Finding fish in cold water, part 1: Using Humminbird Side Imaging's Sharpness Feature
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Once fall water temperatures dip into the mid-40s, I observe very predictable shifts in walleye and sauger locations in most of the rivers that I fish...especially the Mississippi River near Red Wing, MN. As the usual higher flows associated with fall rains begin to drop back into typical winter ranges, I see quality fish move to locations near deep "wintering holes". Fishing in the middle of these very deep holes (30+ feet deep) will generally provide an endless supply of 1-2 year old walleye and sauger, and most anglers will avoid these nurseries. However, the deep flats that are located near these holes (flats that are 20-25 feet deep), along with the edges of these holes, can provide a very nice run of quality fish. Finding pods of catchable walleye and sauger on these flats can be a challenge, as the pods of fish can be quite mobile. Therefore, before I ever drop a line in one of these deep flat areas, I scout for fish using my Humminbird Side Imaging fishing system.
Dr. Jason Halfen 
Professional Walleye Angler
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Not every pod of fish will reveal itself quite so readily. With certain combinations of bottom composition, water clarity and turbulence, fish that are closely associated with the bottom can sometimes be challenging to identify...even if present in very large numbers. Under these conditions, the Sharpness feature, found in the SI Enhance menu, can make a BIG difference in your ability to find, and subsequently target, these fish. For example, consider the screen capture below. It was taken with the same sonar settings (SI range = 100 feet, chart speed = 5, SI sensitivity =10, SI contrast = 10) as above. An experienced Side Imaging user may be able to see the fish, particularly towards the far edge of the left Side Image, as well as in the upper half of the right Side Image. Can you spot them?
Depending on the composition of the bottom, pods of fish can often be made quite visible by making some simple adjustments to Side Imaging sensitivity and contrast. For example, consider the red zoom window in screen capture below, generated by my Humminbird 1198c. This screen capture shows a small group of a dozen or so fish, lined up in a small depression in the bottom that is to the right of a large tree (the tree is casting a dark sonar shadow to the left). I was able to clearly see these fish by adjusting my Side Imaging sensitivity to 10 and my Side Imaging contrast to 10 (with a Side Imaging range of 100 feet, chart speed = 5 and boat speed = 4-5 mph). Those bright white returns from the fish in the depression stick out like sore thumbs in this screen capture.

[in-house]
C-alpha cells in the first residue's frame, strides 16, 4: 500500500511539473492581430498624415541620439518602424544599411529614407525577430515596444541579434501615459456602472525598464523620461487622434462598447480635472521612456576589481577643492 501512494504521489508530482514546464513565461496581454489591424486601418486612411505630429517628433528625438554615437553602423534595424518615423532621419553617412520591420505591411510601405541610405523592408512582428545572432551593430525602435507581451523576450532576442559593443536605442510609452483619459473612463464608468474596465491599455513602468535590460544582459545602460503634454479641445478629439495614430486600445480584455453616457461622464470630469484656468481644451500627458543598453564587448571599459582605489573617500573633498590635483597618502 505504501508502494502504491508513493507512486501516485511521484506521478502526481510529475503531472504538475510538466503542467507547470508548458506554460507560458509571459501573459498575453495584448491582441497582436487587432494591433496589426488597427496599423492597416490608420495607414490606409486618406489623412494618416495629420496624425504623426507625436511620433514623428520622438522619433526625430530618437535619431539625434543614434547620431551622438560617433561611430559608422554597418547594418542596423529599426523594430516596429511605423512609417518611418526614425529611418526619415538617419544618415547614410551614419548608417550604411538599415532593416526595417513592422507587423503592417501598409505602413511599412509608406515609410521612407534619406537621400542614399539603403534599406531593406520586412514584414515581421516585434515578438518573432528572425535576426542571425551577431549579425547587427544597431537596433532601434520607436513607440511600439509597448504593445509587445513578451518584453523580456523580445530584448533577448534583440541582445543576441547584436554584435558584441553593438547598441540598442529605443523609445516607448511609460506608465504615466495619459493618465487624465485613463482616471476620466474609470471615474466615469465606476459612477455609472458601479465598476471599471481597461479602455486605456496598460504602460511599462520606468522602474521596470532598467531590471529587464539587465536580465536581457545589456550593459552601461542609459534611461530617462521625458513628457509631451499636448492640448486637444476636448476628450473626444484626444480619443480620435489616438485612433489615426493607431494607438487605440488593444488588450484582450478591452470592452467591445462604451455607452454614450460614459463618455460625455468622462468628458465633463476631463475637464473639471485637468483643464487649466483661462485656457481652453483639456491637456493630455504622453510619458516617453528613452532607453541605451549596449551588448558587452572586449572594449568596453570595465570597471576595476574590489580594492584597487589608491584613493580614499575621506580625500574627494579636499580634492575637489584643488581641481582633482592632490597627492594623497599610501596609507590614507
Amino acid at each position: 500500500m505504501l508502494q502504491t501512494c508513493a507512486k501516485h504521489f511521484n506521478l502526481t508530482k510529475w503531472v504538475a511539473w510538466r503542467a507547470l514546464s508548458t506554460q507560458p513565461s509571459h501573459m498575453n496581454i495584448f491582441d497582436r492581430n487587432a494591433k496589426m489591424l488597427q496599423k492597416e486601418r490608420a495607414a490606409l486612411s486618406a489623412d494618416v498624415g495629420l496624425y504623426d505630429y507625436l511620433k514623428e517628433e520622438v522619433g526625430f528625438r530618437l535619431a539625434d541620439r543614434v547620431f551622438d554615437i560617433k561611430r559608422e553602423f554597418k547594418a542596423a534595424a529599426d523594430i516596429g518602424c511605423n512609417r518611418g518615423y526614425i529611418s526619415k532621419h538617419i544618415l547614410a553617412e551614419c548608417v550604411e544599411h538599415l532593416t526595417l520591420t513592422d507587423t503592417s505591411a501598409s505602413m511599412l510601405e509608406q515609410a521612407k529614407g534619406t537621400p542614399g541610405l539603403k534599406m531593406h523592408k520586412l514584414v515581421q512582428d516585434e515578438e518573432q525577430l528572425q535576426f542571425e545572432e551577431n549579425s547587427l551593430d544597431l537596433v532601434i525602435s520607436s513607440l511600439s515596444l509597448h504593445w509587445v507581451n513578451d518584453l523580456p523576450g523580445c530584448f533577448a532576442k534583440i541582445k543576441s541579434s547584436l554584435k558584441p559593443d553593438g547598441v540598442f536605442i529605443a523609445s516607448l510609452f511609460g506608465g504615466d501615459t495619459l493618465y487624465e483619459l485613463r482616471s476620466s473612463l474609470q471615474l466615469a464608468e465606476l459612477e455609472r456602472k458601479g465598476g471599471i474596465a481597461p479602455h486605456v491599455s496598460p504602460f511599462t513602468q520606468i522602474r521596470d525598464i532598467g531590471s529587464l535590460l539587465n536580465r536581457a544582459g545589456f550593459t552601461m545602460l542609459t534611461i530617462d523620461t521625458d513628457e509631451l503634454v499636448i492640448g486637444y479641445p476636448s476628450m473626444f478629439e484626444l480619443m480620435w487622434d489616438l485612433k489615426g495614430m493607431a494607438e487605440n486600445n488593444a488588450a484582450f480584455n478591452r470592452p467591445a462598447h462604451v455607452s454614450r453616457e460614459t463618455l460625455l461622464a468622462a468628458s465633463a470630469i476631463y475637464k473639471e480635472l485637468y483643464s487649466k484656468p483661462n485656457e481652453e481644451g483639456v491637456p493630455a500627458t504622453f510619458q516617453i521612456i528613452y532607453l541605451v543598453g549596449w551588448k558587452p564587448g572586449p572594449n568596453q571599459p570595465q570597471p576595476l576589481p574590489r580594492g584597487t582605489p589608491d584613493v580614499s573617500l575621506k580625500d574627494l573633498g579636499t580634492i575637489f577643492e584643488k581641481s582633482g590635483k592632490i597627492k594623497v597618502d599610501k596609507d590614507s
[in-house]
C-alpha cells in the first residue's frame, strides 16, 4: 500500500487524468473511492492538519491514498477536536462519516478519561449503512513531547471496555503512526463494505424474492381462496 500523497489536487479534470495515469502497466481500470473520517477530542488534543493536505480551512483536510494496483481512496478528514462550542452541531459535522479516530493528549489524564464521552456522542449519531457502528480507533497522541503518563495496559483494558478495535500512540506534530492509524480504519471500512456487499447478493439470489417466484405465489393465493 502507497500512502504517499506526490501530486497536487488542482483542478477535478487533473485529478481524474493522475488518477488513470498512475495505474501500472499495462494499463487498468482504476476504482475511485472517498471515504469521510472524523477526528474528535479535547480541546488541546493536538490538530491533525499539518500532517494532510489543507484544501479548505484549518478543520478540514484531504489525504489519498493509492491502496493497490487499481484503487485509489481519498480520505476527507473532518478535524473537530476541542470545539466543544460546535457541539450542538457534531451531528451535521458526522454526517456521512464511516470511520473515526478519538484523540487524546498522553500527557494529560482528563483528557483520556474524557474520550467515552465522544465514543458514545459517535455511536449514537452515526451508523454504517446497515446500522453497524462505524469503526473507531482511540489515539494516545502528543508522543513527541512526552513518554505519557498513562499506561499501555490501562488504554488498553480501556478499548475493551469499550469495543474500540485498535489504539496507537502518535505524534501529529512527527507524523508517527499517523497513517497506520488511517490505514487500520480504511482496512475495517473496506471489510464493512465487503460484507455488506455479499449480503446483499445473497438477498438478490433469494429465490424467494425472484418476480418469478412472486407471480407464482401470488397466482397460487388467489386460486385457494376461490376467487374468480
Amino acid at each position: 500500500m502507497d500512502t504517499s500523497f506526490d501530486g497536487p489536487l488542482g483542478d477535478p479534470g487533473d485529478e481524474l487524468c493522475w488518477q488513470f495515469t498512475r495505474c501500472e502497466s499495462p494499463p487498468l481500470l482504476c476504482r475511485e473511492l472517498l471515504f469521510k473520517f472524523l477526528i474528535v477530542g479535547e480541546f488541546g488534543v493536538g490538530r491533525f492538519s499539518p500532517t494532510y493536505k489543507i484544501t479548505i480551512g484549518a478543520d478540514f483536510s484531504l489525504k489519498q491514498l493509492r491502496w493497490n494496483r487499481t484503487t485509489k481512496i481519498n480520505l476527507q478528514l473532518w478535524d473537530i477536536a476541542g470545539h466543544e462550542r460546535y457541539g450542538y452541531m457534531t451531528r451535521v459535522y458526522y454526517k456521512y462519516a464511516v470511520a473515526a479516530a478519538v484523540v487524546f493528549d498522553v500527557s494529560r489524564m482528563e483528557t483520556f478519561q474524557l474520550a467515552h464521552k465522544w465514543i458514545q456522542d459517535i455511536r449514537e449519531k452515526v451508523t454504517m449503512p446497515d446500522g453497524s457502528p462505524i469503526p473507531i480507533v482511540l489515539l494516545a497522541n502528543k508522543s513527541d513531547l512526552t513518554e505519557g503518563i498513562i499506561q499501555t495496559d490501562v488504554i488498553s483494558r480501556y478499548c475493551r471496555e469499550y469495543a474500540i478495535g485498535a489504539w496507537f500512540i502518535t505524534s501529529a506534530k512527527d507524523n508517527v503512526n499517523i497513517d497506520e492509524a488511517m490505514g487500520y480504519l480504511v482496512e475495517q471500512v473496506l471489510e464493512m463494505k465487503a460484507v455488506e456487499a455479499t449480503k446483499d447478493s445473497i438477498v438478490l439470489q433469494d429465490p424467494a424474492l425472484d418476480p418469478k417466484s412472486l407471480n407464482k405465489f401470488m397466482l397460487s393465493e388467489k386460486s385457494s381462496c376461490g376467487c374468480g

Those fish may be apparent now...but a casual glance at your 1198c in the field, with the sun on the screen and other boats on the water that require your attention, may allow those fish to go undetected...and unfished. However, the Sharpness feature will help to make these fish more noticeable, so that you can swing around and catch them. Sharpness is set to "off" above. However, the next screen captures show the same pod of fish with Sharpness set to High. Those barely noticeable fish are now much more apparent, as brighter white spots on both the left and right Side Images. This deep flat is littered with fish, and the best part is that there were no other bots fishing them. Undetected by traditional sonar, and missed after a casual glance at Side Imaging, a quick adjustment to the Sharpness feature turned these walleyes and saugers into sitting ducks!
Using the Sharpness feature does tend to make the rest of the Side Image somewhat grainy, so I only turn Sharpness to Medium or High when I am looking for bottom-hugging fish. Once you start rolling Sharpness adjustments into your bag of tricks, you will find your Humminbird Side Imaging fishing system to be even more valuable for finding, and catching, cold water walleyes and saugers like the ones below. 

Be sure to check out Part 2 of this series which covers the use of Dual Beam sonar for vertical jigging!
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